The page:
I’ve not tested any myself yet but it would be good to know of ones that do so things properly, i.e. present drives as they are, not mutated and munged together from a unique id point of view. Sill thing to do actually but oh well. I expect they had a different use case/OS in mind when they made this decision.

Exactly. Flexibility in depolyment is nice. So if anyone does have any external enclosures it would be great to have some feedback on this question. In both directions actually as we can help others avoid duff ones by adding them to this now centralised list if they turn our to return identical serials for all their hosted drives.

For those wandering what this is all about. Some external drive enclosures obfuscate (read replace) all their drive serials with the same serial they deem to be of use. It isn’t. And so Rockstor can’t then track drives. Drives each have unique serials for this very reason. It is wrong to change / obfuscate / undo this. Bad enclosures. :slight_smile:

If we do get a list of know working external enclosures we should make a specialised doc entry for them as it’s something that has come up a few times and it’s a major convenience in many non critical installs. It has it’s drawbacks but we are pragmatic here and some of these enclosures are really nice and would be handy for home deployments and the like where the technical limitations and increased points of failure are by-the-by.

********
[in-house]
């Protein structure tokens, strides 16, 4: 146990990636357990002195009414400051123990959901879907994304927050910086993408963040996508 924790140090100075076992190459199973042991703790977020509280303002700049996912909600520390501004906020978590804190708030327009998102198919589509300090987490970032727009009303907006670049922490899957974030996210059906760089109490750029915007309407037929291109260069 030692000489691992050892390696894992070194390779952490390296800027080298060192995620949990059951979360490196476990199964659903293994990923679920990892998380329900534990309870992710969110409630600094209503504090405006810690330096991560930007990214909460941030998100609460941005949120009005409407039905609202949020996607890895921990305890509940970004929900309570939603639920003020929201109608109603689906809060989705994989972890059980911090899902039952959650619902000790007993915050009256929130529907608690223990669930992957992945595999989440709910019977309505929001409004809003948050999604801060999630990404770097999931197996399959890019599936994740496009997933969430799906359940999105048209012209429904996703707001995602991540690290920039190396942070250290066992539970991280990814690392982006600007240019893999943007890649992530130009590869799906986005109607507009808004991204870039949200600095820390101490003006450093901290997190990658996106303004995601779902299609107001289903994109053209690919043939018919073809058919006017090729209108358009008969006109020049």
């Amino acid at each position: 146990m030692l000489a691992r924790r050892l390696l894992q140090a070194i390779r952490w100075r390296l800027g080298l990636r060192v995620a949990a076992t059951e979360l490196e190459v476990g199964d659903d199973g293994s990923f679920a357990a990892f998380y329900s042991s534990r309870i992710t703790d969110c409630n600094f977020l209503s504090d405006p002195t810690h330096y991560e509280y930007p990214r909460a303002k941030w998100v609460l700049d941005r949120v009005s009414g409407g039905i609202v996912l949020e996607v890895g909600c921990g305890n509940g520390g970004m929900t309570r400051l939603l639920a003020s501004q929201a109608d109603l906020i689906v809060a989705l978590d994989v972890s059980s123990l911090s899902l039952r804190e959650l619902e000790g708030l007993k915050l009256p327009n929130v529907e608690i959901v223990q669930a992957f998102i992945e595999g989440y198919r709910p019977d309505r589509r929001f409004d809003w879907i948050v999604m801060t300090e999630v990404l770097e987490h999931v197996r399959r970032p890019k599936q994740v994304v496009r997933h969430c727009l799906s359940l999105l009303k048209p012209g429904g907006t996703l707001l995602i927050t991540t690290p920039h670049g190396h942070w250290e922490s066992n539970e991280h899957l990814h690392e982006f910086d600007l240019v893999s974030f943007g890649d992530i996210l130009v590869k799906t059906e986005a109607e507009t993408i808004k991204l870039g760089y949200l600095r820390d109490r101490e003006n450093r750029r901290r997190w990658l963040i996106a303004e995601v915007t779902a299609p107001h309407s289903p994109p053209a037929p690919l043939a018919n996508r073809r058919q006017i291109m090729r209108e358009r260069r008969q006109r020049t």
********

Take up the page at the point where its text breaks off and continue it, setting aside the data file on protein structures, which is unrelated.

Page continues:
Hope that helps and thanks again for asking this question. Lets hope we get some feedback on this one.

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Thanks for the thorough reply @phillxnet!

That makes more sense it’s a centralized list of known-bad ones based on the comments. Too bad, but at least I know specifically which to avoid!

I agree the behavior of these is bad, and probably doesn’t bode well for their overall quality aside from the serial number obfuscation. I know some of those enclosures offer USB and ESATA, I wonder if the ESATA on them also obfuscates, or it’s just the USB interface.